Teen to tour for Job’s Daughters

Regan Hasegawa is Miss BC Job's Daughters for 2011.

A Cloverdale teen has been crowned Miss British Columbia Job’s Daughter for the coming year, a title that’s earned her the role of provincial ambassador.

In May, Regan Hasegawa launches an adventure that will take her to communities across B.C., visiting all the cities and towns where there are Job’s Daughters chapters, known as bethels.

“I’m thrilled, I’m absolutely thrilled,” says Hasegawa, a Grade 11 student at Lord Tweedsmuir Secondary. “I have lots of plans.”

Her main goal is to boost membership in the international fraternal organization, which teaches leadership, teamwork, public speaking and a host of other skills, along with fostering friendships. It’s open to girls aged 10 to 20 who are related to a Master Mason.

Hasegawa will promote Job’s Daughters – affectionately known as “Jobies” among members – throughout the province by appearing at parades, events, ceremonies and conventions. And don’t forget to look for her in the upcoming Cloverdale Rodeo parade.

She also plans to post frequent Twitter updates and has set up a Facebook account to help reach out to members and prospective members in a more modern way.

“I think it would be great for people to see what we’re actually doing in the community,” she says. “It’s kind of a hard thing to explain to an outsider who’s never taken part in any Masonic function before. My goal as Miss British Columbia is to show other people in B.C. how awesome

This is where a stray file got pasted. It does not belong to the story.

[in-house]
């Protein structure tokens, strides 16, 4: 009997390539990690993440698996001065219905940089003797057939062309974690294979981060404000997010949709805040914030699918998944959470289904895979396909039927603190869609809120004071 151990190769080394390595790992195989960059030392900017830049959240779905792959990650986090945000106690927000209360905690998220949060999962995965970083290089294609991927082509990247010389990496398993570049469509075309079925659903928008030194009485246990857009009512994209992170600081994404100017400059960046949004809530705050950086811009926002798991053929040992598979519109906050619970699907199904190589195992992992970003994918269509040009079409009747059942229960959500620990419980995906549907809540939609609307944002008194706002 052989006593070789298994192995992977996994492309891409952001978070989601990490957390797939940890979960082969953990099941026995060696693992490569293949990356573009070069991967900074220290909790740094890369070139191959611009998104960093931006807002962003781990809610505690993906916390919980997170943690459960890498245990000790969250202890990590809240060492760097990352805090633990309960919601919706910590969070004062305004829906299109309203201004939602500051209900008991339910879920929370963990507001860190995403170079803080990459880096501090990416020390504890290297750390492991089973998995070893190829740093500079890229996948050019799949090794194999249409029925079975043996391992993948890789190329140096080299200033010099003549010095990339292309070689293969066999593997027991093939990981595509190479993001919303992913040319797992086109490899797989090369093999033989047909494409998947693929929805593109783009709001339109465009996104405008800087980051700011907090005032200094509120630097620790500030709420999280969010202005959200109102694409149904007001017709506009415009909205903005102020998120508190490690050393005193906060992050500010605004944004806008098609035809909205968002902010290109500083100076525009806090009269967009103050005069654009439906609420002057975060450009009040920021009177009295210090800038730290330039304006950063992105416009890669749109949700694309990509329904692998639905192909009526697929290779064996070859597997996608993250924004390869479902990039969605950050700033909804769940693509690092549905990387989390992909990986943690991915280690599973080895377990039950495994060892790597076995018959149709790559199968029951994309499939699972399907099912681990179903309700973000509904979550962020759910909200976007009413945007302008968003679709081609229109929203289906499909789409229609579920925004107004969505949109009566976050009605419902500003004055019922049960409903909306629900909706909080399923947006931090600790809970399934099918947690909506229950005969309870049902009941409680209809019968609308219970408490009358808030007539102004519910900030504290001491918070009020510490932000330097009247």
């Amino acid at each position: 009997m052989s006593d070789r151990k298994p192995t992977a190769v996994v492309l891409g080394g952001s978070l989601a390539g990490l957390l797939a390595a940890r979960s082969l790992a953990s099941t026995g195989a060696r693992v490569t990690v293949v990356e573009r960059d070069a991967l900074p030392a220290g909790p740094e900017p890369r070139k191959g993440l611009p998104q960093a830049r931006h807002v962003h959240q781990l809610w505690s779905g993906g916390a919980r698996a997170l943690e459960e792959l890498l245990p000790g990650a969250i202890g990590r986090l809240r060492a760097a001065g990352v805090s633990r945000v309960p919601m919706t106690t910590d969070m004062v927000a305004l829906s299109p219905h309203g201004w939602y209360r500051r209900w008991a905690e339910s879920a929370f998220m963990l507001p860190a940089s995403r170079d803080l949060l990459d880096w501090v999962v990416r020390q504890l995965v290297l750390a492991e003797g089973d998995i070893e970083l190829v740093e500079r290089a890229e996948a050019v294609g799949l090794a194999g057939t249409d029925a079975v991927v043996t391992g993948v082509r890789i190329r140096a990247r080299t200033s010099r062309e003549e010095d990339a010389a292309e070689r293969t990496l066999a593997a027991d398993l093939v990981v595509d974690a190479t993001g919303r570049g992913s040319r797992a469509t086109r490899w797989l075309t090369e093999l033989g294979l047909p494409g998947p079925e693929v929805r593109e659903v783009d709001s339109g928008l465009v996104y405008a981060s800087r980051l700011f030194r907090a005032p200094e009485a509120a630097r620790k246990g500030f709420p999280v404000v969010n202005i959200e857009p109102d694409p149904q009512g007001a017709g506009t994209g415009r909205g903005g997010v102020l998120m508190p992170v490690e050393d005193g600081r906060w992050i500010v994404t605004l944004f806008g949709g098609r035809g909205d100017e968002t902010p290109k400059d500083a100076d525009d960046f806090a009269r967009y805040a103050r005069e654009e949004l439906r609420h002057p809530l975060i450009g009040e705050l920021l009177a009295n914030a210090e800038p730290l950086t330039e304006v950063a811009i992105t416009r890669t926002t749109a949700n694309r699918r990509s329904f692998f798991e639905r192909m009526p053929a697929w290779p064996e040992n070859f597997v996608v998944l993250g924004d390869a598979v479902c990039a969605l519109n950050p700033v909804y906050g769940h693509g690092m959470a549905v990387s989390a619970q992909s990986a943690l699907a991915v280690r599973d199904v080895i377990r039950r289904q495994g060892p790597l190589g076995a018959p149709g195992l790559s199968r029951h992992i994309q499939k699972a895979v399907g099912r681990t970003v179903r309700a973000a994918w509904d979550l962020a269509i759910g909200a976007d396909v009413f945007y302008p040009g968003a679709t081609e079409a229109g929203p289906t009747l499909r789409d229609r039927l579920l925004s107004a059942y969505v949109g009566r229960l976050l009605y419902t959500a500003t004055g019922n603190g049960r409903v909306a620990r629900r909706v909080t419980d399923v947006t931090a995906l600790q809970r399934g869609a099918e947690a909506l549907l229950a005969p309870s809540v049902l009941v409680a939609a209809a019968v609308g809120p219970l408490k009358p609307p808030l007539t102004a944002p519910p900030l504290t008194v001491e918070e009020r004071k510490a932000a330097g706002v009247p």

‘Jobies’ is.”

She points out Job’s Daughters has shrunk from a high of 63 bethels in B.C. to less than 20 in 2011.

“It’s just sad, because Job’s Daughter’s has just given me so much in my life, valuable life lessons,” says Hasegawa, who joined at age 11.

The organization has members in Canada, the U.S., Australia, Philippines and Brazil.

Members perform service projects in their community. They run their own meetings, voting on everything in order to decide activities and plan events.

“I just tell people that it’s an organization for young women who would like to be leaders in their community, take part in helping other charities, learn public speaking, self-esteem and self-confidence,” she says.

It’s shaping up to be a full year for Hasegawa, who works at PriceSmart in Cloverdale, and will be an assistant track and field coach at her school.

She’ll be selling Miss B.C. J.D. Bubblegum Tea as a way to help finance her travels.

Last spring, she was diagnosed with Lupus, an autoimmune disease. It forced her to take a break from sports and dancing.

Prior to her diagnosis, it was difficult not knowing what was wrong. Jobies were there to help.

“I got awesome support from my bethel,” she says. “The Job’s Daughters are like a family. That’s one of the things I’m really blessed to have, is my bethel, because they’re there to support me in everything I do.”

She will also represent B.C. at the Job’s Daughters international convention in St. Louis, Missouri, this July. While there, she’ll compete against 30 other young women for the international title. The competition includes interviews, memory work recitation, a written test and stage presentations and spontaneous questions.

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